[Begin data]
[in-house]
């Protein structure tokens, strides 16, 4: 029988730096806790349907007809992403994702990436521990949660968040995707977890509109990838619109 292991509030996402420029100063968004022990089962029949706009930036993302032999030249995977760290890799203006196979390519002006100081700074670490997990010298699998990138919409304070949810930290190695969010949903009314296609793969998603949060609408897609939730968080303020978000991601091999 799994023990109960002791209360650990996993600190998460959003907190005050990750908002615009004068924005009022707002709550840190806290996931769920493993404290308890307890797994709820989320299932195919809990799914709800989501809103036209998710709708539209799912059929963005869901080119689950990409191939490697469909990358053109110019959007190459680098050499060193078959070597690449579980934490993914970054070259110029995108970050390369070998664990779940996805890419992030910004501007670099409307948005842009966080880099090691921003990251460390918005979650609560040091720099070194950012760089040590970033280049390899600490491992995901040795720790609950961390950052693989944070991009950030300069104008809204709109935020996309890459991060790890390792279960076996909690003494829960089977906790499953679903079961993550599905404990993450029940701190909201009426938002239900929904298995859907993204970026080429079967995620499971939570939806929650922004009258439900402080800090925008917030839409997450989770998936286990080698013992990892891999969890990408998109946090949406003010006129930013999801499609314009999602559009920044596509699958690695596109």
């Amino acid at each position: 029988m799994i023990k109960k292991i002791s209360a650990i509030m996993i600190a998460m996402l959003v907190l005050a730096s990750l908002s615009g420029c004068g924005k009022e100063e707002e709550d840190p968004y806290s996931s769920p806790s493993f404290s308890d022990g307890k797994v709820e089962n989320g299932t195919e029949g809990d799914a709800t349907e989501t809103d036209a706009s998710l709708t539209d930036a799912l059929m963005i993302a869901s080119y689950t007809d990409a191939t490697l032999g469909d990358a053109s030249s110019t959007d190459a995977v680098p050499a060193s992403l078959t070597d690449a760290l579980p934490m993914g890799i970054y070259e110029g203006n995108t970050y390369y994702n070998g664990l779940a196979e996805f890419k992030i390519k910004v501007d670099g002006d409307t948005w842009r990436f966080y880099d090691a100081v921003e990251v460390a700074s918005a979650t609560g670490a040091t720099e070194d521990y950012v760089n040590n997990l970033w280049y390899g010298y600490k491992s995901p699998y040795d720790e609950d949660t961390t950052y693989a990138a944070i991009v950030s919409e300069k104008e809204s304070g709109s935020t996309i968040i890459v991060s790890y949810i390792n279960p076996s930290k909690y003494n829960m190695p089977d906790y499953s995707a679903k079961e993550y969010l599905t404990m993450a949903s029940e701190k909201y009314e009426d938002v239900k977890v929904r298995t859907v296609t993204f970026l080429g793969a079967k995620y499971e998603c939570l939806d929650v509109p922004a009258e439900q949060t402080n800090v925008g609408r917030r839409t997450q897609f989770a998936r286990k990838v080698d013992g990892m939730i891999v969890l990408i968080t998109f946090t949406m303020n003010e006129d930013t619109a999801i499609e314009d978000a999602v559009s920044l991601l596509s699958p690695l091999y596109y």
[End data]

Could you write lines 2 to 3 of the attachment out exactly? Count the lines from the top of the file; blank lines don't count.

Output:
């Protein structure tokens, strides 16, 4: 029988730096806790349907007809992403994702990436521990949660968040995707977890509109990838619109 292991509030996402420029100063968004022990089962029949706009930036993302032999030249995977760290890799203006196979390519002006100081700074670490997990010298699998990138919409304070949810930290190695969010949903009314296609793969998603949060609408897609939730968080303020978000991601091999 799994023990109960002791209360650990996993600190998460959003907190005050990750908002615009004068924005009022707002709550840190806290996931769920493993404290308890307890797994709820989320299932195919809990799914709800989501809103036209998710709708539209799912059929963005869901080119689950990409191939490697469909990358053109110019959007190459680098050499060193078959070597690449579980934490993914970054070259110029995108970050390369070998664990779940996805890419992030910004501007670099409307948005842009966080880099090691921003990251460390918005979650609560040091720099070194950012760089040590970033280049390899600490491992995901040795720790609950961390950052693989944070991009950030300069104008809204709109935020996309890459991060790890390792279960076996909690003494829960089977906790499953679903079961993550599905404990993450029940701190909201009426938002239900929904298995859907993204970026080429079967995620499971939570939806929650922004009258439900402080800090925008917030839409997450989770998936286990080698013992990892891999969890990408998109946090949406003010006129930013999801499609314009999602559009920044596509699958690695596109």
């Amino acid at each position: 029988m799994i023990k109960k292991i002791s209360a650990i509030m996993i600190a998460m996402l959003v907190l005050a730096s990750l908002s615009g420029c004068g924005k009022e100063e707002e709550d840190p968004y806290s996931s769920p806790s493993f404290s308890d022990g307890k797994v709820e089962n989320g299932t195919e029949g809990d799914a709800t349907e989501t809103d036209a706009s998710l709708t539209d930036a799912l059929m963005i993302a869901s080119y689950t007809d990409a191939t490697l032999g469909d990358a053109s030249s110019t959007d190459a995977v680098p050499a060193s992403l078959t070597d690449a760290l579980p934490m993914g890799i970054y070259e110029g203006n995108t970050y390369y994702n070998g664990l779940a196979e996805f890419k992030i390519k910004v501007d670099g002006d409307t948005w842009r990436f966080y880099d090691a100081v921003e990251v460390a700074s918005a979650t609560g670490a040091t720099e070194d521990y950012v760089n040590n997990l970033w280049y390899g010298y600490k491992s995901p699998y040795d720790e609950d949660t961390t950052y693989a990138a944070i991009v950030s919409e300069k104008e809204s304070g709109s935020t996309i968040i890459v991060s790890y949810i390792n279960p076996s930290k909690y003494n829960m190695p089977d906790y499953s995707a679903k079961e993550y969010l599905t404990m993450a949903s029940e701190k909201y009314e009426d938002v239900k977890v929904r298995t859907v296609t993204f970026l080429g793969a079967k995620y499971e998603c939570l939806d929650v509109p922004a009258e439900q949060t402080n800090v925008g609408r917030r839409t997450q897609f989770a998936r286990k990838v080698d013992g990892m939730i891999v969890l990408i968080t998109f946090t949406m303020n003010e006129d930013t619109a999801i499609e314009d978000a999602v559009s920044l991601l596509s699958p690695l091999y596109y």